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Stars at Pillar Point

I've posted a similar graph to this in the past - this one includes more recent data. This graph represents the average number of Pisaster (all species: ochraceus, giganteus, and brevispinus) per 10m2 (the size of our permanent plots) at Pillar Point over the given timeframe. Prior to wasting disease, most of our observations were of adult stars, and of all three Pisaster species (P. ochraceus always being the most abundant, of course). We can clearly see when wasting disease hit (summer of 2013) and the subsequent crash of our Pisaster populations. Since then, we've seen numbers slowly start to climb - but for awhile our observations were primarily of "baby" and juvenile stars. More recently, we've started to find more adult stars - but fewer small stars, so we've actually had a downturn in our overall numbers, as of spring-summer 2016. We have yet to see Pisaster brevispinus back at Pillar Point.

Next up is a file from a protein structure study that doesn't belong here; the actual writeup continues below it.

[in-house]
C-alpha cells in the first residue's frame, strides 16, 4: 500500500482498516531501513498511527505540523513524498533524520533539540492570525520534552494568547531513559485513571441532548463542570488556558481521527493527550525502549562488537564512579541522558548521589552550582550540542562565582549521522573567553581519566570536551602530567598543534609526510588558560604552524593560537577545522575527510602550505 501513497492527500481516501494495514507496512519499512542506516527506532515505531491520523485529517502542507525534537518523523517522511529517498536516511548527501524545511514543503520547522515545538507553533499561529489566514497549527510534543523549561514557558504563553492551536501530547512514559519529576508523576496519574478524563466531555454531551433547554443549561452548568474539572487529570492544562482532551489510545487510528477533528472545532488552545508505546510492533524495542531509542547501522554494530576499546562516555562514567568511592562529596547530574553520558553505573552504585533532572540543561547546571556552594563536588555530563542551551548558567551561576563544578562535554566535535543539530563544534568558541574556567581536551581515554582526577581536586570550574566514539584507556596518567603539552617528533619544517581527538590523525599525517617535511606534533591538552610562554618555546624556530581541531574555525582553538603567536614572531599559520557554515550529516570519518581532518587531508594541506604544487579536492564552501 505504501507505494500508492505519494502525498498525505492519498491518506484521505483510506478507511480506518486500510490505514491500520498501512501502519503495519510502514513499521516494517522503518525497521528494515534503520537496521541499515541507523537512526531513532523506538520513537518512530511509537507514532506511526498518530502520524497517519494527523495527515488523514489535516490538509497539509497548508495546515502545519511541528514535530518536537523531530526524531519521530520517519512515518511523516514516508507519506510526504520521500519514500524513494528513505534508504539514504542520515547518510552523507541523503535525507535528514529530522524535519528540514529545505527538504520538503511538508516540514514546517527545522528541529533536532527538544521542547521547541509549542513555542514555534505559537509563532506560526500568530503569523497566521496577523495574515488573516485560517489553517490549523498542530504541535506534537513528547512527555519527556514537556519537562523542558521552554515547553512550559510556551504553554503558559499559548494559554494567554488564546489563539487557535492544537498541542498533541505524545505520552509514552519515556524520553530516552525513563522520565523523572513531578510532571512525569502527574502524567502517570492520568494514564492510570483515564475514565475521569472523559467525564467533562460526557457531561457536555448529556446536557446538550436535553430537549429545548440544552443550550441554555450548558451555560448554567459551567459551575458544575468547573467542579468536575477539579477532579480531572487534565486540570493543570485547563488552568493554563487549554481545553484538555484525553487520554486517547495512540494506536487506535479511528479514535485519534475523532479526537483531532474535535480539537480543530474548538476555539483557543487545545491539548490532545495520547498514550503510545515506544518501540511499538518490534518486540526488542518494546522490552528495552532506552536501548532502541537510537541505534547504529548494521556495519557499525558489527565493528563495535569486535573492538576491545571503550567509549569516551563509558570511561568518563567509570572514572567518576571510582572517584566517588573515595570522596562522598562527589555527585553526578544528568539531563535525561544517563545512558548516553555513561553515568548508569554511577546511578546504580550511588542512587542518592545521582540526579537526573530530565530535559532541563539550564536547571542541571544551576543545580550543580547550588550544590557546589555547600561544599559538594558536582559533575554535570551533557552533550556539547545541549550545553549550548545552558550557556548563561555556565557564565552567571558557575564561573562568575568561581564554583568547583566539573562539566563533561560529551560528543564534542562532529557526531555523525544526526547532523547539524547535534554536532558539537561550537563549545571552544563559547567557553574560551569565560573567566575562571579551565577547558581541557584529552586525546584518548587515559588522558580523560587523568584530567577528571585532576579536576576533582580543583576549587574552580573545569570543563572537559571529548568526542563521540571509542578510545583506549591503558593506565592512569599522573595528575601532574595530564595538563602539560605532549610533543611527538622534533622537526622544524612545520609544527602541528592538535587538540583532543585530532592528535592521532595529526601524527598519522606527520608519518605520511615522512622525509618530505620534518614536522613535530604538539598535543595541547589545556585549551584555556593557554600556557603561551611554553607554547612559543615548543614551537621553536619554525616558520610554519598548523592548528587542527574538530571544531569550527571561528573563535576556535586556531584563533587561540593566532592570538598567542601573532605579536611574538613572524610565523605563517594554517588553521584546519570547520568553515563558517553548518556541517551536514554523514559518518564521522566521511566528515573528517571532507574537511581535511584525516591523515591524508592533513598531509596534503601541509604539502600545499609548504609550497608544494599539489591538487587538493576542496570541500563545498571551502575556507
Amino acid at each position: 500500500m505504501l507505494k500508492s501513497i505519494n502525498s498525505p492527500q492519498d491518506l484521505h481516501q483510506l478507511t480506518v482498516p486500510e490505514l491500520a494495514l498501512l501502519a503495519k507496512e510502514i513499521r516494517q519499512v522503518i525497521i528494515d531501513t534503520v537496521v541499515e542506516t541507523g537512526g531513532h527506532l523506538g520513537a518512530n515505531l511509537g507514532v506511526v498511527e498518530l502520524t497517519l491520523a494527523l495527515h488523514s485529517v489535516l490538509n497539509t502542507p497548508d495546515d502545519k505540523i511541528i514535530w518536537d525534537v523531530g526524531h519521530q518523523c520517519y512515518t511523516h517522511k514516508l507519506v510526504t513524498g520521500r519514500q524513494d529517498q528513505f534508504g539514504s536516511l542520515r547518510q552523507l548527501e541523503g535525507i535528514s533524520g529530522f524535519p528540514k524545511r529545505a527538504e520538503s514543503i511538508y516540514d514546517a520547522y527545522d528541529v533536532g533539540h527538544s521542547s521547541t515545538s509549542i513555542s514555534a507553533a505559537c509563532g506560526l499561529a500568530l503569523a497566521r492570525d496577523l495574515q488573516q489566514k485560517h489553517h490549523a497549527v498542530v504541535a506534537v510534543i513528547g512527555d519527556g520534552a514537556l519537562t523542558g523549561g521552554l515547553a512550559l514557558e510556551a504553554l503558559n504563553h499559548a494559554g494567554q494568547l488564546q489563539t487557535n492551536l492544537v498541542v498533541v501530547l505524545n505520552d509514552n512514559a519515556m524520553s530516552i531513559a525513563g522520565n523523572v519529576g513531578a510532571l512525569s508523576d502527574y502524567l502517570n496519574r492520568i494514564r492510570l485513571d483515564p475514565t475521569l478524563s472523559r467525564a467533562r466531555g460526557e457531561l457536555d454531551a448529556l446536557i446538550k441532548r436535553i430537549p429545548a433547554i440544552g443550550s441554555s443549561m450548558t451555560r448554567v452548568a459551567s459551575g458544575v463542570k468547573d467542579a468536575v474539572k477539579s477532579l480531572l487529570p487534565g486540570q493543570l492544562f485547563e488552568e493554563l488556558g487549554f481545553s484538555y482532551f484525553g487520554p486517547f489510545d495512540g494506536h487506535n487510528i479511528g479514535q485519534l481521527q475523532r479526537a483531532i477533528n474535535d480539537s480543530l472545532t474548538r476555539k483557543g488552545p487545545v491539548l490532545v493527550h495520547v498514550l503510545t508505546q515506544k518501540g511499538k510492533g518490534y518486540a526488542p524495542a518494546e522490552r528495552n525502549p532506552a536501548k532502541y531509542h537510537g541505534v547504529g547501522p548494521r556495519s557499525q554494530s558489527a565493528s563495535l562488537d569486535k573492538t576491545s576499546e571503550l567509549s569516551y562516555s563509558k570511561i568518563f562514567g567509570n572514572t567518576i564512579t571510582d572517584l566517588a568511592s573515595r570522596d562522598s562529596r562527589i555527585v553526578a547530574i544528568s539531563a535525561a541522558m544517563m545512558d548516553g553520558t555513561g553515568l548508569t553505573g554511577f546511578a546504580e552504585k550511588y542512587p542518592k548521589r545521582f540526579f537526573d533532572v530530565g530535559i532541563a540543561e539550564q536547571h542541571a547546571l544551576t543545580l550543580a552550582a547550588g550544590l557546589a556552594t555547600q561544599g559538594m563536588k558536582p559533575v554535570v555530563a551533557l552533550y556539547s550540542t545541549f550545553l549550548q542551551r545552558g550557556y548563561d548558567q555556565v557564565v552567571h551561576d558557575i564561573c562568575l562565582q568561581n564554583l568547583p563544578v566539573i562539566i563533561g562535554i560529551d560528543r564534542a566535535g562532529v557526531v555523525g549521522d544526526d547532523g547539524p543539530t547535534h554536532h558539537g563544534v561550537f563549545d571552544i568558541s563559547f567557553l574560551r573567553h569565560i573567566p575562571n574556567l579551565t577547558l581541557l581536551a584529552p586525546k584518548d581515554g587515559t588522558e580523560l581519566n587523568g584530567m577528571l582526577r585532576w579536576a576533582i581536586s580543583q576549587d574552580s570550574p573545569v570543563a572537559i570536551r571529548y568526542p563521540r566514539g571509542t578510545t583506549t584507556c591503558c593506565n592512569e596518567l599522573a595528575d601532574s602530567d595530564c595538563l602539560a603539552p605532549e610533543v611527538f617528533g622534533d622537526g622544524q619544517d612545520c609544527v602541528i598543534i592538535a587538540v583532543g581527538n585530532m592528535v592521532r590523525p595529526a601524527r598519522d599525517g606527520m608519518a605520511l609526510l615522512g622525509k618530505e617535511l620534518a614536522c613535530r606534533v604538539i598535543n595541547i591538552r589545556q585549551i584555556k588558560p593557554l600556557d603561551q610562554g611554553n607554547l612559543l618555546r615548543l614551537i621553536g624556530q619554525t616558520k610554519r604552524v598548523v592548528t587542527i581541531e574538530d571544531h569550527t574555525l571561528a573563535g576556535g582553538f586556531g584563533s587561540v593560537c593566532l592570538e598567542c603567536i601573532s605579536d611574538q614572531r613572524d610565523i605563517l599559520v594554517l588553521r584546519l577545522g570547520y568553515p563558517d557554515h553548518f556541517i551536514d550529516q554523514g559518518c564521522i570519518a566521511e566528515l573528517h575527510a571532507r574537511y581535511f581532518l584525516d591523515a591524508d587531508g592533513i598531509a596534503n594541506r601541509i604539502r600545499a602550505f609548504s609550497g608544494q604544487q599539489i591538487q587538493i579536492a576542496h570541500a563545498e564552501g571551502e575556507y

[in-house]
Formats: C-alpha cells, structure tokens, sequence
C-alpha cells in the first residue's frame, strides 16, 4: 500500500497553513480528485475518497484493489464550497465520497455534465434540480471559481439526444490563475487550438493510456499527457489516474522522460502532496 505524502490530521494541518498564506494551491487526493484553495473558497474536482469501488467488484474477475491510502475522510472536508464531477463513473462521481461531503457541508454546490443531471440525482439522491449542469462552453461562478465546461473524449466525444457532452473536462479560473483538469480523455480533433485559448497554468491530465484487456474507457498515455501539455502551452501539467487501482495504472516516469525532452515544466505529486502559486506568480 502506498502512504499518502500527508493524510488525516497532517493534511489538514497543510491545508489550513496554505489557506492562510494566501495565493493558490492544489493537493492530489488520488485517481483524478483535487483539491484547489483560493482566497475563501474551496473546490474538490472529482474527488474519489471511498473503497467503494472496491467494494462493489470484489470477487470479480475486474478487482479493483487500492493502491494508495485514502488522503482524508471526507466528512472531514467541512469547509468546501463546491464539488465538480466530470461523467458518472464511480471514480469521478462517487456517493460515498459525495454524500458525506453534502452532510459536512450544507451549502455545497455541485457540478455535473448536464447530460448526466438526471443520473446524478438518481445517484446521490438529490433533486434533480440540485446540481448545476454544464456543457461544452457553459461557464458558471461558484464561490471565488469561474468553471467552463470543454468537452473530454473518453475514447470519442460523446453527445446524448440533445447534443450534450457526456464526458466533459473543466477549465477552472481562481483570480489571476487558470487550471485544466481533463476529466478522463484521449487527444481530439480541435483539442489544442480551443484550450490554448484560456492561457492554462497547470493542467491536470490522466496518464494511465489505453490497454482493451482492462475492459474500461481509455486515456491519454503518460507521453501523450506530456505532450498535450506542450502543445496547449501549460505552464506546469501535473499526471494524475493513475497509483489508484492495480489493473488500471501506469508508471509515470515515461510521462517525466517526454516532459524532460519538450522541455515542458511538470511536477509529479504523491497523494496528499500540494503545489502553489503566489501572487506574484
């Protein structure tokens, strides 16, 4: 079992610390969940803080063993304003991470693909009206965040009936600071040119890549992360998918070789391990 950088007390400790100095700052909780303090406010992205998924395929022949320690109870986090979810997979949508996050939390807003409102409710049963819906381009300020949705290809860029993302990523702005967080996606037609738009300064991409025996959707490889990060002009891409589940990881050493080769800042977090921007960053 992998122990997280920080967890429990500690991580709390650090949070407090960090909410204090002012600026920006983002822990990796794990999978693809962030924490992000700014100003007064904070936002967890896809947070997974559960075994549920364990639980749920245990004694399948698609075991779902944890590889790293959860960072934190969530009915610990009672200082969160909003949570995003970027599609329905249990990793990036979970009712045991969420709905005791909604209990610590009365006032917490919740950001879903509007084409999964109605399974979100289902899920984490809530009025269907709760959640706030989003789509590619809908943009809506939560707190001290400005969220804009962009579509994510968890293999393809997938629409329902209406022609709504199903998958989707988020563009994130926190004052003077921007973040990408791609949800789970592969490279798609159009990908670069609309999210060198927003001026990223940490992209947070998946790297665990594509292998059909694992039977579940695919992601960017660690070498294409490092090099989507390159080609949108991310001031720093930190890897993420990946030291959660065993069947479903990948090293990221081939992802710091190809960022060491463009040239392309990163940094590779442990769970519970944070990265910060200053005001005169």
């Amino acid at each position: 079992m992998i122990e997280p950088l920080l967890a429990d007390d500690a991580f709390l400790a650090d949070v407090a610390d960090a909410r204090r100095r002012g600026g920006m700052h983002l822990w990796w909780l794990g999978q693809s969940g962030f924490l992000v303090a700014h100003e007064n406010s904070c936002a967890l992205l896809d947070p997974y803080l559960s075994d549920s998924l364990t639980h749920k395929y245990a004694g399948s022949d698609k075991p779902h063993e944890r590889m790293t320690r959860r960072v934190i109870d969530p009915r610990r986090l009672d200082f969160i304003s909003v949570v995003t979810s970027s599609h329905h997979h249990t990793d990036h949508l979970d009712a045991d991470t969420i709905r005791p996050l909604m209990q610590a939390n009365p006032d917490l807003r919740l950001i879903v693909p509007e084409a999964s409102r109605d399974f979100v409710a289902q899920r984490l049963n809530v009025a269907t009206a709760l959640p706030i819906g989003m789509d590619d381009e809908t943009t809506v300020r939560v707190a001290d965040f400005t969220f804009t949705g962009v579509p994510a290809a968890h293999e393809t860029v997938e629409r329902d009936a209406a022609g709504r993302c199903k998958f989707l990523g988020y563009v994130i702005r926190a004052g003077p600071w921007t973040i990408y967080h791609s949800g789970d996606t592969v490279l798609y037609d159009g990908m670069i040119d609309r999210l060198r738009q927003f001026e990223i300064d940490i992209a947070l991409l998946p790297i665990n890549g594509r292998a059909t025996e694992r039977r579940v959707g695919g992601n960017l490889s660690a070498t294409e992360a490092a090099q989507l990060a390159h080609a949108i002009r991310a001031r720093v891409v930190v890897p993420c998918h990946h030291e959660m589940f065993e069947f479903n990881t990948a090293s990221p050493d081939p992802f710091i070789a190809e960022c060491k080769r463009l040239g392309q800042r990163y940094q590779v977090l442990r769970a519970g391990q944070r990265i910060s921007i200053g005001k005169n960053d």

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Posted on January 05, 2017 03:21 PM by kestrel kestrel | 1 comments | Leave a comment
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Pillar Point reef, south of San Francisco on the San Mateo coast (and home to the famous Maverick’s Surf Contest), is a diverse, rocky, intertidal site directly adjacent to the Montara State Marine Reserve. When the reserve was established as a California State Marine Protected Area in 2007, the Pillar Point reef was intentionally excluded from the reserve boundaries for use as a control site. ...more ↓

Mini kestrel created this project on May 18, 2012

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